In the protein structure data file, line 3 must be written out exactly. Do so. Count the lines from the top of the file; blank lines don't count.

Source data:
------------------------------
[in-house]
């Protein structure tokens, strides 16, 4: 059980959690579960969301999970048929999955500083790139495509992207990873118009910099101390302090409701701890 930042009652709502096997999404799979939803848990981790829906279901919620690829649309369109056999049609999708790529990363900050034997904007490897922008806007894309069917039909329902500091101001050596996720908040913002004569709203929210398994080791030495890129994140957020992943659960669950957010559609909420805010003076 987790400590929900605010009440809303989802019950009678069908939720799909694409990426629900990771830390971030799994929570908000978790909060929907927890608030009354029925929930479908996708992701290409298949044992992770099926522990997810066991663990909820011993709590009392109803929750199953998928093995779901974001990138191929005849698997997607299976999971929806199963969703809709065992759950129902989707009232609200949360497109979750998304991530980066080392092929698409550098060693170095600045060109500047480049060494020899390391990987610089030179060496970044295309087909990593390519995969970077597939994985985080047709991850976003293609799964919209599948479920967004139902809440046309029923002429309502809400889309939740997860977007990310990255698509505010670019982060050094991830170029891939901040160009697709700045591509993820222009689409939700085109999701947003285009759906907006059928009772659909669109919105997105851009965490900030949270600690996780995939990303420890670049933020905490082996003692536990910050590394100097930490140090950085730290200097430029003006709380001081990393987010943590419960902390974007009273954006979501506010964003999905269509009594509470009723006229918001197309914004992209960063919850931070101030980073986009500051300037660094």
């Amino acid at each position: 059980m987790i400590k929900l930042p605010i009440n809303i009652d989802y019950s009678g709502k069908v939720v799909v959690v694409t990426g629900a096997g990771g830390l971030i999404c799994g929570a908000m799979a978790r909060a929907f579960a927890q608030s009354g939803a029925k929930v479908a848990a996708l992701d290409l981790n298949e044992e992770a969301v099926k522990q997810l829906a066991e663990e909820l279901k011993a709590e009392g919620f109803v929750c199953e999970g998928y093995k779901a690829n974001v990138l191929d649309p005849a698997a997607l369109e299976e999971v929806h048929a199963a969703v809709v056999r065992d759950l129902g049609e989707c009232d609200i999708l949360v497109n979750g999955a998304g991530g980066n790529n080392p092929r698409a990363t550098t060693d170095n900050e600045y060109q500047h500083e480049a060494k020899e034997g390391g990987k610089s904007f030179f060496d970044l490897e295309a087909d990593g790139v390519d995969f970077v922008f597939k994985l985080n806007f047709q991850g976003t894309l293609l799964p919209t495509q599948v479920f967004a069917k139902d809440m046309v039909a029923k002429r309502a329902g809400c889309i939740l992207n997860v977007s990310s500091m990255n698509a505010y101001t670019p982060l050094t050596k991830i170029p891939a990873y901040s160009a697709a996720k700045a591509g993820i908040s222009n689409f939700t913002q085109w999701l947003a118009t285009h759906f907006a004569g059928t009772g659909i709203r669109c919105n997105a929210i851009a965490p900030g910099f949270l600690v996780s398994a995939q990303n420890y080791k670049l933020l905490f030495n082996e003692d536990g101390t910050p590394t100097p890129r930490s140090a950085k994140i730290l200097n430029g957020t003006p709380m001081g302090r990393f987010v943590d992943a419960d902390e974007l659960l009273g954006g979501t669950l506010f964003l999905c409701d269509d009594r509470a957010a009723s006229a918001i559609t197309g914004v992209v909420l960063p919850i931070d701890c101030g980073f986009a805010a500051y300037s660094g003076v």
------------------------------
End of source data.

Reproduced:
């Amino acid at each position: 059980m987790i400590k929900l930042p605010i009440n809303i009652d989802y019950s009678g709502k069908v939720v799909v959690v694409t990426g629900a096997g990771g830390l971030i999404c799994g929570a908000m799979a978790r909060a929907f579960a927890q608030s009354g939803a029925k929930v479908a848990a996708l992701d290409l981790n298949e044992e992770a969301v099926k522990q997810l829906a066991e663990e909820l279901k011993a709590e009392g919620f109803v929750c199953e999970g998928y093995k779901a690829n974001v990138l191929d649309p005849a698997a997607l369109e299976e999971v929806h048929a199963a969703v809709v056999r065992d759950l129902g049609e989707c009232d609200i999708l949360v497109n979750g999955a998304g991530g980066n790529n080392p092929r698409a990363t550098t060693d170095n900050e600045y060109q500047h500083e480049a060494k020899e034997g390391g990987k610089s904007f030179f060496d970044l490897e295309a087909d990593g790139v390519d995969f970077v922008f597939k994985l985080n806007f047709q991850g976003t894309l293609l799964p919209t495509q599948v479920f967004a069917k139902d809440m046309v039909a029923k002429r309502a329902g809400c889309i939740l992207n997860v977007s990310s500091m990255n698509a505010y101001t670019p982060l050094t050596k991830i170029p891939a990873y901040s160009a697709a996720k700045a591509g993820i908040s222009n689409f939700t913002q085109w999701l947003a118009t285009h759906f907006a004569g059928t009772g659909i709203r669109c919105n997105a929210i851009a965490p900030g910099f949270l600690v996780s398994a995939q990303n420890y080791k670049l933020l905490f030495n082996e003692d536990g101390t910050p590394t100097p890129r930490s140090a950085k994140i730290l200097n430029g957020t003006p709380m001081g302090r990393f987010v943590d992943a419960d902390e974007l659960l009273g954006g979501t669950l506010f964003l999905c409701d269509d009594r509470a957010a009723s006229a918001i559609t197309g914004v992209v909420l960063p919850i931070d701890c101030g980073f986009a805010a500051y300037s660094g003076v």